When I signed the contract for the book that would become The Writer’s Practice, I was confident producing it would be relative snap.
I was wrong.
Because everything in the book would be something I’d done in class, I figured it would be a matter of collecting, organizing and unifying everything into a single tidy package.
Like I said, I was wrong. Assignments that worked in one medium (the classroom) didn't necessarily work in another (a book).
I didn’t fully recognize it at the time, but writing the book became an exercise in figuring out how to teach from a distance, a challenge everyone is facing at this moment.
The current semester is one of triage, making the best of a sudden shift, but it seems like that we’re looking at the potential for disruption in the fall, even the spring, up until there is a viable vaccine for COVID-19 that can be mass distributed.
Rethinking how we do things is now a necessity.
While I saw The Writer’s Practice as a class text, (explicitly as a non-prescriptive alternative to They Say/I Say), the publisher also wanted to sell it as a trade paperback, meaning it would have to work with an audience of people trying to improve as writers who would never meet or interact with me, or any other instructor, for that matter.
How’s that for distance learning!
The resulting many-month process was a thought exercise in identifying the parts of my pedagogy that are embodied in my face-to-face instruction and, as much as possible, putting them into the book’s experiences themselves.
Everything in the book must be worth doing for its own intrinsic value. I had no cudgel of grades or course credit to hold over my audience. Even the long-run promise of “improving” as writers isn’t sufficient if the experiences themselves are not viewed as worth the audience’s time as they’re being done.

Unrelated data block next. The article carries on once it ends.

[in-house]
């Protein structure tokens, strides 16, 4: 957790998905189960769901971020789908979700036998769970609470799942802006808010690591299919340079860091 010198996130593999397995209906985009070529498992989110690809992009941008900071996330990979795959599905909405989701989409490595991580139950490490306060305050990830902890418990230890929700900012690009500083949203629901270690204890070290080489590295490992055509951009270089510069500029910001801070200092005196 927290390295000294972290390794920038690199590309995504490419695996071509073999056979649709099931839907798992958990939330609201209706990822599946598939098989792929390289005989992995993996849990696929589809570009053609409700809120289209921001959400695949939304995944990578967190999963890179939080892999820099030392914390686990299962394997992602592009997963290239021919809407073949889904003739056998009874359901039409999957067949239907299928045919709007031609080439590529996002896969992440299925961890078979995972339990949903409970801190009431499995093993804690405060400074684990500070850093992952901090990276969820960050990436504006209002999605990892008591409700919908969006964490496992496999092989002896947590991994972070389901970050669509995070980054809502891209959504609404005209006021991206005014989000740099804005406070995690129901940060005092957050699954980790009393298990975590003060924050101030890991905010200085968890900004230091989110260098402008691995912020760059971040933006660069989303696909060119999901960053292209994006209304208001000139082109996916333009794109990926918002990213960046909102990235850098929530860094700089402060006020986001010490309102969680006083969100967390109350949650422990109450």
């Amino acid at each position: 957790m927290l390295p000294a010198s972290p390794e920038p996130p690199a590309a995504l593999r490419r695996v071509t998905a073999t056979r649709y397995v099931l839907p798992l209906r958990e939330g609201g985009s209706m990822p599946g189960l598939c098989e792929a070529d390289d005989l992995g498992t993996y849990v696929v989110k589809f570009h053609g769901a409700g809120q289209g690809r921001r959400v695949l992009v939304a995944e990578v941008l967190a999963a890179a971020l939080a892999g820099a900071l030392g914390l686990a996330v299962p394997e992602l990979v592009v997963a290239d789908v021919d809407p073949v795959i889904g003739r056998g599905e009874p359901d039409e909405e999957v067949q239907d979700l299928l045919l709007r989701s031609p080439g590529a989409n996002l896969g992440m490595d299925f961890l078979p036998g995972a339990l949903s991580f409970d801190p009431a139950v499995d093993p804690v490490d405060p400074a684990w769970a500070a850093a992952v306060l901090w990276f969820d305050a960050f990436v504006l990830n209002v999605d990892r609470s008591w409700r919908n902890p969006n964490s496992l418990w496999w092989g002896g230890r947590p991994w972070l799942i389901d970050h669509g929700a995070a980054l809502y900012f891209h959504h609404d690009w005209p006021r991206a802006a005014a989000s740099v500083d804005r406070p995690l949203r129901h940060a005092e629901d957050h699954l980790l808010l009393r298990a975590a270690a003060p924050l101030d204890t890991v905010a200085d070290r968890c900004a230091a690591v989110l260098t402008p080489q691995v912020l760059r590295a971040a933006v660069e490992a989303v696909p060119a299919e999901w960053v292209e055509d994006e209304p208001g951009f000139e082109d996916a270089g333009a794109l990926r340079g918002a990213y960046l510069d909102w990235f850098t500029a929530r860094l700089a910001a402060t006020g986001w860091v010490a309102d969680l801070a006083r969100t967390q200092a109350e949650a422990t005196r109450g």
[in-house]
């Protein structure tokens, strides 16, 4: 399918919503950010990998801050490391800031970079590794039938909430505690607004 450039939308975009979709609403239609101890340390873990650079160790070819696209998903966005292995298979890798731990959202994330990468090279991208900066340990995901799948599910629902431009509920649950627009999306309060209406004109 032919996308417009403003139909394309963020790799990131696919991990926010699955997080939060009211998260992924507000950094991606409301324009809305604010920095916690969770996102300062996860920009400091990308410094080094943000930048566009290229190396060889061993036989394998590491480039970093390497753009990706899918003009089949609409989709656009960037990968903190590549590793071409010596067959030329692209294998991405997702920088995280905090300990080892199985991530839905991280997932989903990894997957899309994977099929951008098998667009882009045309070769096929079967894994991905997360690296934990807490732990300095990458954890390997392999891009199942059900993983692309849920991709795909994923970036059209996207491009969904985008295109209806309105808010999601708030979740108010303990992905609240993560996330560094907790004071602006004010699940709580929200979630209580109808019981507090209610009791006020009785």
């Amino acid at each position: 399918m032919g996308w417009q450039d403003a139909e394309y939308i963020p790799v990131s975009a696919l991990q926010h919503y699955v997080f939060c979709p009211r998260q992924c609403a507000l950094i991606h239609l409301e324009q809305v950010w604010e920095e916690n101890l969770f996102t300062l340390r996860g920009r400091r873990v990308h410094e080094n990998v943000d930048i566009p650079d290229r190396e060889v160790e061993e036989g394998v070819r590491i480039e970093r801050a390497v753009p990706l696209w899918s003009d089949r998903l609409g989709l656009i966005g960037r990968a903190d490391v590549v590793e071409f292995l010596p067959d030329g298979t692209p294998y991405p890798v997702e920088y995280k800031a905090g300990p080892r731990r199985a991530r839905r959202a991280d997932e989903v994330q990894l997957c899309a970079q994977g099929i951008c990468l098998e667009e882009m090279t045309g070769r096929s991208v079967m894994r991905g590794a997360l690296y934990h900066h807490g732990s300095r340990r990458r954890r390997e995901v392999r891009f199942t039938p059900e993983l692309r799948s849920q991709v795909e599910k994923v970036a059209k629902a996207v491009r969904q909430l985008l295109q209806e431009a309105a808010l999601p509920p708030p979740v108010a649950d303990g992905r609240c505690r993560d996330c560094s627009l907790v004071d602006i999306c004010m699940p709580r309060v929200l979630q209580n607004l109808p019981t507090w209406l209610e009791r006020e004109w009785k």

This doesn’t mean everything is “fun,” but it must be engaging for its own sake. I had already embraced this in my class experiences, but doing the book revealed a number of spots where I’d allowed the authority of the instructor to paper over some shortcomings in the assignment design. I had to fix those.
Looking at the experiences as I’d been presenting them to my students, I was surprised to realize how limited they were. I was using all the principles of good assignment design, but they would’ve left someone working outside a class context almost clueless as to what they were being asked to do. They were a good blueprint for someone on the inside of the course, but they could not stand alone out of that context.
I realized that I was spending lots of class time framing and contextualizing my assignments for my students in and out of class. All of that had to go into the experiences themselves. That meant writing mini-essays to lead off each experience that encapsulated the, let’s call it … spirit of the work.
For distance learning, this can result in a tremendous savings of time. Rather than meeting an online synchronous class to explain and contextualize, that information can come bundled with the assignment/experience itself.
If I can’t be present in person, I have to make myself present in the materials. It was important to me that the readers engaging with the book know me, that my voice comes out in the writing and that I register to them as a human being who wrote a book that could be used as a class text, rather than a textbook author.
This means using examples and illustrations that are unique to me. As one example, for an assignment that asks the reader to write an alternate history in which they change one fact of the past and speculate on what would’ve been different going forward, I imagine what would (or wouldn’t) have happened had Michael Jordan not been drafted by the Chicago Bulls as the No. 3 pick.
If you were to do all of the experiences in The Writer’s Practice, you would learn quite a bit about me. The same is true if we shared a face-to-face classroom. My view is that this aids in student learning.
Lecture is not a huge portion of any writing class, but there are things that I tell students in a face-to-face class that are important when it comes to having success at building their writing practices. For these, I wrote short chapters on topics like writing process, proofreading, writer's block, etc. …